If you are considering divorce, you may be wondering what the divorce process entails. Florida’s legal term for divorce is dissolution of marriage. Every dissolution is different, but most dissolutions follow the same general path.
In order for a marriage to be dissolved in Florida, at least one spouse must have resided in Florida the six months prior to filing. In Florida, there is no fault requirement for obtaining a dissolution. Although fault is not required for dissolution, fault may be considered in the division of the marital estate and parental responsibilities.
Either spouse may file for dissolution. The filing spouse must submit a petition to the proper county court. In Florida, there are two grounds for divorce:
- The marriage is irretrievably broken
- One of the spouses has been mentally incapacitated for at least three preceding years.
The incompetency grounds are rarely used and require a judicial determination of incompetency for at least three preceding years. The petition should also include the filing spouse’s claims for child support and custody, alimony and division of marital assets and debts.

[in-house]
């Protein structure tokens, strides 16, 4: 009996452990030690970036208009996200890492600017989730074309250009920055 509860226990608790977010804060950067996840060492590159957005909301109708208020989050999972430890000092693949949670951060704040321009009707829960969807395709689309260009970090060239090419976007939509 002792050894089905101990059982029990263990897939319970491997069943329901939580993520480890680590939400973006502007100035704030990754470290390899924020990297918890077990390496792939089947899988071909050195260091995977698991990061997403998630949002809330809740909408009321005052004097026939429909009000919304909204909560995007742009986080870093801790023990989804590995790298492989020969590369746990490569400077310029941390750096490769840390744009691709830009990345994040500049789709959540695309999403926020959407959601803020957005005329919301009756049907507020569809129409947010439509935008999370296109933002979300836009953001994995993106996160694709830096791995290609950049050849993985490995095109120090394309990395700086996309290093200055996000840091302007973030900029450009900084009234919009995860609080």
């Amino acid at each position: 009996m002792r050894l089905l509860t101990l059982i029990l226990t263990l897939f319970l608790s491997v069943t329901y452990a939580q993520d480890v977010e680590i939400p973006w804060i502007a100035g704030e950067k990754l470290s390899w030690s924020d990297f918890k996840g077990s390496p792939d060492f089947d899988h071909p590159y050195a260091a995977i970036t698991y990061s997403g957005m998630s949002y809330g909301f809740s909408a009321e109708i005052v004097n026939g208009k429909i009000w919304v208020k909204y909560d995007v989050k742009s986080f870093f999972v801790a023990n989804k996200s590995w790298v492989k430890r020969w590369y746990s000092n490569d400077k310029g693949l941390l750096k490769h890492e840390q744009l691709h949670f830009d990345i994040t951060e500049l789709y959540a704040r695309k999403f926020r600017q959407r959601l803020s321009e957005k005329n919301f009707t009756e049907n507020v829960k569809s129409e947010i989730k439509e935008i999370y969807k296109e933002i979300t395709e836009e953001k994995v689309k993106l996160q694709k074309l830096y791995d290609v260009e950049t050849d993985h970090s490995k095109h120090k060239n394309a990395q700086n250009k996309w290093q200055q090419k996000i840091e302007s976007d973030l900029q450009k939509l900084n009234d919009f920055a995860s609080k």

Within 20 days of receiving service, the non-filing spouse must render a response. The non-filing spouse’s answer may address points or requests in the petition, and may include a counter-petition. The parties then may be asked to provide certain financial documents and a financial affidavit to the other side. A child support worksheet must also be submitted to the court if there are minor children involved.
A dissolution of marriage may be contested or uncontested. An uncontested dissolution occurs when spouses agree on property division, alimony, child support, and child custody, and can be finalized very quickly. A contested dissolution occurs when the divorcing spouses cannot agree on these items and a court must make these determinations. A contested divorce can take over a year to finalize.
If you are considering dissolving your marriage, consulting with a knowledgeable and experienced attorneycan help protect your rights and guide you throughout the dissolution process.